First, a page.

Kristin Epstein has been appointed executive director of the nonprofit YingHua International School on River Road. Previously the director of development, she succeeds Natalie Ye, who is ending her third year as executive director and is transitioning to a part-time role at the school. Epstein is the school’s first administrator who does not have Chinese heritage.

Founded in 2007, YingHua International School is a full-time independent school for preschool through elementary grades. More than 50 students are taught in Mandarin Chinese by native Mandarin speakers. Twelve of the 14 staff are native Mandarin speakers, and all of the elementary grade teachers possess Masters Degrees from American Universities.

Epstein, who grew up in Georgia, where her father was a scientist at Georgia Tech and her mother a homemaker, graduated from Princeton and Johns Hopkins. She was previously a consulting engineer for Environ in Carnegie Center, before taking time off to focus on her children and engage in community service. In 2008 Epstein revived the dormant chapter of the Princeton Area Alumni Association and served as president for five years. She also volunteered with the girl scouts and public schools.

The new director is married to John Epstein, a fellow Princeton University alumnus who is now an ophthalmologist with the Princeton Eye Group on Harrison Street. The couple lives in West Windsor.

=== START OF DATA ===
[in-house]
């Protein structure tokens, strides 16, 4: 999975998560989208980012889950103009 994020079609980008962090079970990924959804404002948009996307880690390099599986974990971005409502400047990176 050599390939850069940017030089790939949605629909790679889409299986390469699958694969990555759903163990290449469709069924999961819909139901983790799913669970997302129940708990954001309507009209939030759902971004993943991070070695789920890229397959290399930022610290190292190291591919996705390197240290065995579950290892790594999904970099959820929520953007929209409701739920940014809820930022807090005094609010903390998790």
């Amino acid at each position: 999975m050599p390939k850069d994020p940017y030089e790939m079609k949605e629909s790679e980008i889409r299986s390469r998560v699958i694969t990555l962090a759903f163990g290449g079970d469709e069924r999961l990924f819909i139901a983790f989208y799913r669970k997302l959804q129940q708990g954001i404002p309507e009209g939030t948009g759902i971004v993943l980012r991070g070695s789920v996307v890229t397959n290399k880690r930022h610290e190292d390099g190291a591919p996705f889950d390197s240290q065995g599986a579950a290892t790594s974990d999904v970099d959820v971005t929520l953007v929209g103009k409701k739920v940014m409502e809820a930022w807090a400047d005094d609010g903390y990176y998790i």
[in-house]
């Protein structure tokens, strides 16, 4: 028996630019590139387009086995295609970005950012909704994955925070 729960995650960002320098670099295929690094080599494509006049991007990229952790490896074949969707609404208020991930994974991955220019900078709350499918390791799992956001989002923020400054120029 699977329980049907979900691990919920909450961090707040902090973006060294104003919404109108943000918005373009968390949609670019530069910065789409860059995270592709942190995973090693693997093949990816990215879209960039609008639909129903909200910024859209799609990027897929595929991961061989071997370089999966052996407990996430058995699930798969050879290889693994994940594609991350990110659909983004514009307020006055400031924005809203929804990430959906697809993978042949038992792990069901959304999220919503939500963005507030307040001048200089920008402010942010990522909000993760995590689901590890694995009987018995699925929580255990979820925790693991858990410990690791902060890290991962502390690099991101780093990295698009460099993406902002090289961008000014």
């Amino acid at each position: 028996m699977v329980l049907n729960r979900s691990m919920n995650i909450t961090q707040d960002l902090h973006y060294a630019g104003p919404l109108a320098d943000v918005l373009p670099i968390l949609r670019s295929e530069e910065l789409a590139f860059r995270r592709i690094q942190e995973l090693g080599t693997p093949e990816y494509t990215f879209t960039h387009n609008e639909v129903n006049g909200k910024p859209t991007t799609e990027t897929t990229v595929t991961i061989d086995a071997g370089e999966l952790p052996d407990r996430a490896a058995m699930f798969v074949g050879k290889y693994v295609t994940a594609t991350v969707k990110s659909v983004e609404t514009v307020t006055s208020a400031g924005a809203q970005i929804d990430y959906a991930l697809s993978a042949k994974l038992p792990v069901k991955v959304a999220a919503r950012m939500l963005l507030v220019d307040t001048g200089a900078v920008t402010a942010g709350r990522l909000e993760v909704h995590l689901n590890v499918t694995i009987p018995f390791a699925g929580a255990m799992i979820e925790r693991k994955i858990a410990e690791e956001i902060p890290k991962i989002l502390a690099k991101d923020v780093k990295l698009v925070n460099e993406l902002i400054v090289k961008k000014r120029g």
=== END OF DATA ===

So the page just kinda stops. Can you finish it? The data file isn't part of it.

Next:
“It is no longer enough to be competent in your field,” Epstein says. “Employers are eager for employees who also possess full-depth knowledge of a second language and cultural sensitivity.”

Epstein’s daughter enrolled at YingHua International School at the beginning of this school year as a second grader. Her family has no background in Mandarin, but she was motivated to add this extra layer of education on top of the typical U.S. curriculum.

School founder and head Bonnie Liao says she was impressed with Epstein’s enthusiasm for advancing Mandarin language education as well as internationally-focused and inquiry-based learning. The school takes pride in its rigorous academic approach. As the website says:

“When asked why they choose Chinese for their children, many parents cite the international status that China has gained due to its tremendous economic growth in recent years, while others refer to the linguistic status of Mandarin Chinese as the most widely-spoken language in the world. At YHIS, we also believe Chinese language education is particularly well-suited to the early education setting because Mandarin Chinese is defined by the Foreign Service Institute of the U.S. State Department as a ‘Category 3’ language, one of the most difficult languages to learn for native English speakers. Attaining fluency in Mandarin Chinese requires 2,200 class hours, with about half that time preferably spent studying in-country.”

YingHua International School, 33 River Road, Princeton. 609-375-8015. The school is accepting applications for the 2013-’14 school year and its summer camp.

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